BD:    Interesting that they would both come to the same kind of conclusion from very different roots.

AS:    Yes.  The basic western Mass is a sung event, and the singing is because people could hear better when something was sung than when something was spoken.   If you have ever attended an Eastern Orthodox service, that’s entirely sung. 

BD:    So that is music for one purpose?

AS:    Yes, that’s for one purpose.  There’s music for entertainment, which can be on a very high level, or it can be trivial music.  There’s a book by Carl Dahlhaus called Trivial Music for the 19th Century, which deals with all sorts of parlor pieces and Biedermeier pieces, and things of that nature.

BD:    Diversions?

AS:    Yes, but on the other hand you have the Mozart Serenades, which are glorious pieces of music, as are the Divertimentos.

*     *     *     *     *

BD:    Where is music going today?

AS:    I don’t know.  About thirty years ago, Leonard Meyer wrote a book called Music, The Arts, and Ideas, and he foresaw what happened today
that all types of music are co-existing.  So we can have Barber and Babbitt at the same time.

BD:    Are they co-existing comfortably, or is there always stress?

AS:    Well, no, they’re existing fairly comfortably.

BD:    Coming back to the idea of commercial music and concert music, it seems that there’s always a great conflict.

AS:    I don’t think of Barber as commercial.  I think he’s a good craftsman, and a good composer.  Meyer felt that we were tended toward a period of stasis in which all of these types of musics could exist simultaneously.  He saw it as a period similar to a period in Chinese history when all sorts of things co-existed simultaneously.  The same thing, in a sense, is true in Japan, when you have indigenous music from various periods existing, each in its own niche, together with western music.

BD:    Are they going to stay separate, or are they going to influence each other and then maybe become more homogenous?

AS:    The indigenous music seemed to be pretty separate
except one of the Japanese composers, the late Tōru Takemitsu, did combine instruments that didn’t play together normally in Japanese music.  He used shakuhachi and biwa together, and that would be like having a clavichord and a tuba, or something like thatthings you don’t normally expect to find together.  [Both laugh]

BD:    Did it work?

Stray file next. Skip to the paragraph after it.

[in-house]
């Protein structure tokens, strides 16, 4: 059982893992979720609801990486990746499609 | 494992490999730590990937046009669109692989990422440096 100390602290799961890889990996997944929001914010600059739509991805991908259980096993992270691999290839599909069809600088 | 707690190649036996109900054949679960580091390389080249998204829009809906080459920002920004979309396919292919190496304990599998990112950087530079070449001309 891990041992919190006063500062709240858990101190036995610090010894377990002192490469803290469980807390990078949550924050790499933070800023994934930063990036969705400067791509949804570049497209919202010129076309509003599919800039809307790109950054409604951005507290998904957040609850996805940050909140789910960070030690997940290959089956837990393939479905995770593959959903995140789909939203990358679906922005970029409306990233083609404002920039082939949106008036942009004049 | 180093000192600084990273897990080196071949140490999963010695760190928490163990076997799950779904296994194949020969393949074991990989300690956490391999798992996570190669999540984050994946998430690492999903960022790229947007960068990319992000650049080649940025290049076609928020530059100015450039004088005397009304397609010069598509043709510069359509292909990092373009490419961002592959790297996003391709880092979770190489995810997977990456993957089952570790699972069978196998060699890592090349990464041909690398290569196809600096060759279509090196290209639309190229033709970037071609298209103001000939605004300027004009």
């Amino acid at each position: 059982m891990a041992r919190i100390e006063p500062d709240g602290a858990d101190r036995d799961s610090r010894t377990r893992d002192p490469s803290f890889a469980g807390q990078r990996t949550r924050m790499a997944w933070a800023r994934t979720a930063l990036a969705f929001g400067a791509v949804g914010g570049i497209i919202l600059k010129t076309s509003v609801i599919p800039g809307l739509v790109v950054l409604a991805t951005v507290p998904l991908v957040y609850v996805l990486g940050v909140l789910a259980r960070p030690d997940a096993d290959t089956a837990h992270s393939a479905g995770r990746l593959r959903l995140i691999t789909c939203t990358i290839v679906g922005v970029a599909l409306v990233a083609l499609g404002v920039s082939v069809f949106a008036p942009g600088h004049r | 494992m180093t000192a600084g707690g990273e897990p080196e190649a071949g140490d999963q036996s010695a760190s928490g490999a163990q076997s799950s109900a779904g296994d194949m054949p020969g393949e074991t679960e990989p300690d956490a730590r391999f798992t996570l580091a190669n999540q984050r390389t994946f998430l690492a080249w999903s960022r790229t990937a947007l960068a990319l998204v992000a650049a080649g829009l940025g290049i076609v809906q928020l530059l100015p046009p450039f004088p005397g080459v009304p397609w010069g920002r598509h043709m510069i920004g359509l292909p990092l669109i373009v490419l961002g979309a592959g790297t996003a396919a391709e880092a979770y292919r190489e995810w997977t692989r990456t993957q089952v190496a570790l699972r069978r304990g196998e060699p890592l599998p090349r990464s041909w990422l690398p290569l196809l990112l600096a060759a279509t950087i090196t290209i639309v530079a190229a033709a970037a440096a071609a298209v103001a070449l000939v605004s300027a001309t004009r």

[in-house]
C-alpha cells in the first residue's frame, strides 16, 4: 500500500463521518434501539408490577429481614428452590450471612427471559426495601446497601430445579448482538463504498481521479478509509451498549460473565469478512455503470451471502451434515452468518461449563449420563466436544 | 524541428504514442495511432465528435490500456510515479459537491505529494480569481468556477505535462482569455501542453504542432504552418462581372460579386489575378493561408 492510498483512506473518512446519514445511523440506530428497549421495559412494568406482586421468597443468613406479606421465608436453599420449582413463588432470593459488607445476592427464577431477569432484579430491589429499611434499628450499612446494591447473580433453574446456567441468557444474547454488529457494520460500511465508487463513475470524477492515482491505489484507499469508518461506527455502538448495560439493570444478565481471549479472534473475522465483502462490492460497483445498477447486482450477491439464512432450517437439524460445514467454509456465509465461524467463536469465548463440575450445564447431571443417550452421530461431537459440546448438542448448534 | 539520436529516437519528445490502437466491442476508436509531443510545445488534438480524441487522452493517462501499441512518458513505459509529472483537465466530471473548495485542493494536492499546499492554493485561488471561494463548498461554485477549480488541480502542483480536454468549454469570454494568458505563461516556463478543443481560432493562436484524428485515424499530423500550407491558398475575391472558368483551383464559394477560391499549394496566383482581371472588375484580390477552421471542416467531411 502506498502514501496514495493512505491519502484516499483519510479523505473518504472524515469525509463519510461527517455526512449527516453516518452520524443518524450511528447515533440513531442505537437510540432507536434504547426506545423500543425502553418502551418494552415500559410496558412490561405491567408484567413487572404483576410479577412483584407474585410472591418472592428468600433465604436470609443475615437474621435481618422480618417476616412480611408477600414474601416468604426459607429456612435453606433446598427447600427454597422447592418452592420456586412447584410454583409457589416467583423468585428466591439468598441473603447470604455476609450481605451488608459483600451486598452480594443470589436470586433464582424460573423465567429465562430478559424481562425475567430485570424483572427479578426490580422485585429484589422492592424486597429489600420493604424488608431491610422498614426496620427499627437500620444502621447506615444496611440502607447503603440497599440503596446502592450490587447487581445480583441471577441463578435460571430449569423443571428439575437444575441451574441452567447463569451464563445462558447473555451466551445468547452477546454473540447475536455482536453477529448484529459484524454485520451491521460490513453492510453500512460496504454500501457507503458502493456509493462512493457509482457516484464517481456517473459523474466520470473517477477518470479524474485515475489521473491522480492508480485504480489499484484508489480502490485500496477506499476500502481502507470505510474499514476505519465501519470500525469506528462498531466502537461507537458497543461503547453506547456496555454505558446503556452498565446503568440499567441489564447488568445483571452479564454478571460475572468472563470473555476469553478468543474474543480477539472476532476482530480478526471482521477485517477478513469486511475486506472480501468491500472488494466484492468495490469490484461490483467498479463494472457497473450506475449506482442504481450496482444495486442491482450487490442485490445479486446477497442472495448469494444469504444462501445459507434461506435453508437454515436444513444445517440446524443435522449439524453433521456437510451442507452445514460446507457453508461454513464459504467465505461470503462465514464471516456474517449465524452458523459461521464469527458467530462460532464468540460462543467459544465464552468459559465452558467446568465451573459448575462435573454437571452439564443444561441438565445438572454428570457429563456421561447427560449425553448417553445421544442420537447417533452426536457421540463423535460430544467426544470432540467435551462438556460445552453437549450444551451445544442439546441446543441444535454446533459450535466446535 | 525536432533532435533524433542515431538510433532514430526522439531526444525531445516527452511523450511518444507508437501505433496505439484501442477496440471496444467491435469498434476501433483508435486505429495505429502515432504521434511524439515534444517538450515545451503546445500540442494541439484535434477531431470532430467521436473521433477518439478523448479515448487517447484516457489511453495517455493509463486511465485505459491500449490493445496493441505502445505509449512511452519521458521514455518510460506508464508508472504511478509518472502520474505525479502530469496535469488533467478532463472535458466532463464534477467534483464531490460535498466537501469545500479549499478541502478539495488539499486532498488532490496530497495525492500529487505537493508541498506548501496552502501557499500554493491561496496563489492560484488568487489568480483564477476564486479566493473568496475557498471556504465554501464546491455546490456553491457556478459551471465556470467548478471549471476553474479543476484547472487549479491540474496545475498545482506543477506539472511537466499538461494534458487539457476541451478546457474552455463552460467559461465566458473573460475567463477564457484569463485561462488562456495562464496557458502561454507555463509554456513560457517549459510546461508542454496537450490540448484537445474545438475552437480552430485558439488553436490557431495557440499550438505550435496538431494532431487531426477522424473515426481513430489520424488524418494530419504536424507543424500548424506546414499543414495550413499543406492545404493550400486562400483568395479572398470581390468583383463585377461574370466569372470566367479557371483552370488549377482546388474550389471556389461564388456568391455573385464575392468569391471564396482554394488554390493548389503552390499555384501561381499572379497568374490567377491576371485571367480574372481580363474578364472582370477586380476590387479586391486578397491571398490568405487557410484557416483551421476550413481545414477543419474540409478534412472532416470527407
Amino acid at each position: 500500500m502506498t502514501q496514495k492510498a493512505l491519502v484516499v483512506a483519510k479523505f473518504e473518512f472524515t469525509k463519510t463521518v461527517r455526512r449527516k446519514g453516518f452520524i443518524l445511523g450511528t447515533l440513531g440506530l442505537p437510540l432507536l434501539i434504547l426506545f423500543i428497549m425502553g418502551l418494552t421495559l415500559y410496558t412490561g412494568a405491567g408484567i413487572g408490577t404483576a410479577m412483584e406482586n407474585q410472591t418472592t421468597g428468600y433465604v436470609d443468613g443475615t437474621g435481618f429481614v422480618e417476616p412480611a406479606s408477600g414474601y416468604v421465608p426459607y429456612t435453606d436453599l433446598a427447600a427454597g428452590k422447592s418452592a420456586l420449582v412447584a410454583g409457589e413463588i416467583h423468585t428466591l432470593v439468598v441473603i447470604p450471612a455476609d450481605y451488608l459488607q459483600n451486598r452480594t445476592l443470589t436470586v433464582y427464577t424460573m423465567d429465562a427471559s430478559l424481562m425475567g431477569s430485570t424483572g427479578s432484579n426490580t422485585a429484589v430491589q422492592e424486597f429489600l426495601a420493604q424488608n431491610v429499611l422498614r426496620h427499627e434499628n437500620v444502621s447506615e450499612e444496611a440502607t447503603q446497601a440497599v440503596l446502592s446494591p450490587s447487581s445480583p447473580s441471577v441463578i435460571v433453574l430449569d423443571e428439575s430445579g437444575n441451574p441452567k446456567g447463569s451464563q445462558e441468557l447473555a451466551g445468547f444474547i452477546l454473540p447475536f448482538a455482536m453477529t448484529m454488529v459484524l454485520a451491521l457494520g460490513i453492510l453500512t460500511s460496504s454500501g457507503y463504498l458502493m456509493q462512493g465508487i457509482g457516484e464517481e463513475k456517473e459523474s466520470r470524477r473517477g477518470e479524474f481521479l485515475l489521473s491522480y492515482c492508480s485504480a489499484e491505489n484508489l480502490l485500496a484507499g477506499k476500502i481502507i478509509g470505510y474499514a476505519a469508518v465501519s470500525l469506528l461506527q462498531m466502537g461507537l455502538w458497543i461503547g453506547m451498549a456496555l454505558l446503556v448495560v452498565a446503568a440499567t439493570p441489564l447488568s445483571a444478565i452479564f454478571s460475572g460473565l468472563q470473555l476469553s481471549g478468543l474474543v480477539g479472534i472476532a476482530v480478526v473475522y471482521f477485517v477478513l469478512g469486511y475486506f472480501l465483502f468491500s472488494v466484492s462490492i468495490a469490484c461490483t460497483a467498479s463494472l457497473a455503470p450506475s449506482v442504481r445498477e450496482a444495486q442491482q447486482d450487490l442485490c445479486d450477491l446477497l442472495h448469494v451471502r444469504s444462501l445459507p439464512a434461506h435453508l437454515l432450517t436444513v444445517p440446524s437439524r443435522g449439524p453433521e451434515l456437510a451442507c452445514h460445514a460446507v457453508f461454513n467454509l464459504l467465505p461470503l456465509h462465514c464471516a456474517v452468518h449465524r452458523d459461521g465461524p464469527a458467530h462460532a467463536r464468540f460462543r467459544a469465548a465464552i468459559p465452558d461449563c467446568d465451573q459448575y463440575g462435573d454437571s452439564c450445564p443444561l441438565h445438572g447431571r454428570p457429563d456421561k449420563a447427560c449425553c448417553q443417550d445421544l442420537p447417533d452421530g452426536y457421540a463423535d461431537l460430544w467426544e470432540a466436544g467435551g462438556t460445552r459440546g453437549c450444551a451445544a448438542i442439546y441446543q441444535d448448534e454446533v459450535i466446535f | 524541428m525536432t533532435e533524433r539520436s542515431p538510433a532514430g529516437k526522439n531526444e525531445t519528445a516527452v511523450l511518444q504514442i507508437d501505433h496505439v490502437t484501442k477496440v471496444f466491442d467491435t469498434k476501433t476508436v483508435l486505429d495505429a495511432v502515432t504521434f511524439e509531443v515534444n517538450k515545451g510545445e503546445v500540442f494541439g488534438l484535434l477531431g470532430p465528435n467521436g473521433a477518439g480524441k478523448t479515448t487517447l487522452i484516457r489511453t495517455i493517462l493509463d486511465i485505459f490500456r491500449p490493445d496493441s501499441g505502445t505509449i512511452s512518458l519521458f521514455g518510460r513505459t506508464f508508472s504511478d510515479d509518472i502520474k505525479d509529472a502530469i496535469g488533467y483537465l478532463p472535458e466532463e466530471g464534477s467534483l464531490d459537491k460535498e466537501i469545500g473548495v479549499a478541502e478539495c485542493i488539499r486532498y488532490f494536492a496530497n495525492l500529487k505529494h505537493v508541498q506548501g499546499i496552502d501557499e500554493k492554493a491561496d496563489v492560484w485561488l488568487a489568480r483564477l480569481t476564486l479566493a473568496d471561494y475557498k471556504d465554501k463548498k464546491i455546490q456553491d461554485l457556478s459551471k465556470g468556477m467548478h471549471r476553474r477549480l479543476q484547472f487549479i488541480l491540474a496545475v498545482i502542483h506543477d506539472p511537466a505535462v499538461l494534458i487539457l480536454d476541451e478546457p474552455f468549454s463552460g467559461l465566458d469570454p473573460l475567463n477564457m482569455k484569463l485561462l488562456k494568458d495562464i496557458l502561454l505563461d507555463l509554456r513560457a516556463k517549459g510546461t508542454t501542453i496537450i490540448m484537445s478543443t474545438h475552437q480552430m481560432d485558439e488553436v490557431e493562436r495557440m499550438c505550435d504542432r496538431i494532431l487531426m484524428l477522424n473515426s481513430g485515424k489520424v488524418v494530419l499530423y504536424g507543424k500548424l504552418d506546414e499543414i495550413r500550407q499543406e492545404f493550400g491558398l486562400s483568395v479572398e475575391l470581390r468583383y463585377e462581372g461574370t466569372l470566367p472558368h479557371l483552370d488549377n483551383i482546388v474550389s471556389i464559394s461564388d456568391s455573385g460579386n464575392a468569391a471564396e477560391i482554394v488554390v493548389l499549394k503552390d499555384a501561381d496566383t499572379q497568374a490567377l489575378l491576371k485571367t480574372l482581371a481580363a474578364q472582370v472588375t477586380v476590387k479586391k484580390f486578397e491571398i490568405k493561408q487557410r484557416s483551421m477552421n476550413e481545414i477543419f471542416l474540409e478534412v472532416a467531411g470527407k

AS:    Oh yes, with western orchestra.  He’s also written for those two instruments by themselves.  They work very well together.

BD:    So then the common thread is the music?

AS:    Mm-hm.

BD:    Can music be a common thread that would unite five billion people?

AS:    I think it can.  It has, at times, but there are a lot of those five billion that I have no idea how much musical experience they’ve had of any kind.  I wonder what a lot of the people in the former Soviet Republics of Asia know.

BD:    They obviously have some kind of sympathy for it, but not a lot of experience with it.

AS:    Yes, yes.  There’s a fascinating culture in Mongolia, but how much experience do Mongolians have of non-Mongolian music?

BD:    Should they have experience in non-Mongolian music?

AS:    They must have some, but I don’t know how much.

BD:    Does it behoove us to give them this experience, or does it more behoove us to learn from them?

AS:    It works both ways.  We have learned from them.  There are certain methods of singing that people in Mongolia have that have fascinated quite a number of people in the west recently, when Mongolia became more open to western visitors and such.

BD:    What advice do you have for someone who wants to write concert music at the end of this millennium, and the beginning of the next millennium?


AS:    Do it, and don’t expect immediate results.  A lot of composers, I’ve discovered, are not interested in writing for conventional ensembles anymore.  The orchestra doesn’t interest them anymore because the orchestra has taken no interest in younger composers, except for a very few.

BD:    So, if you say the heck with me, then I say the heck with you?

AS:    That’s essentially what it is.  One of the most successful composers in Europe right now is Louis Andriessen.  He creates extraordinarily unlikely ensembles for his compositions and gets them played.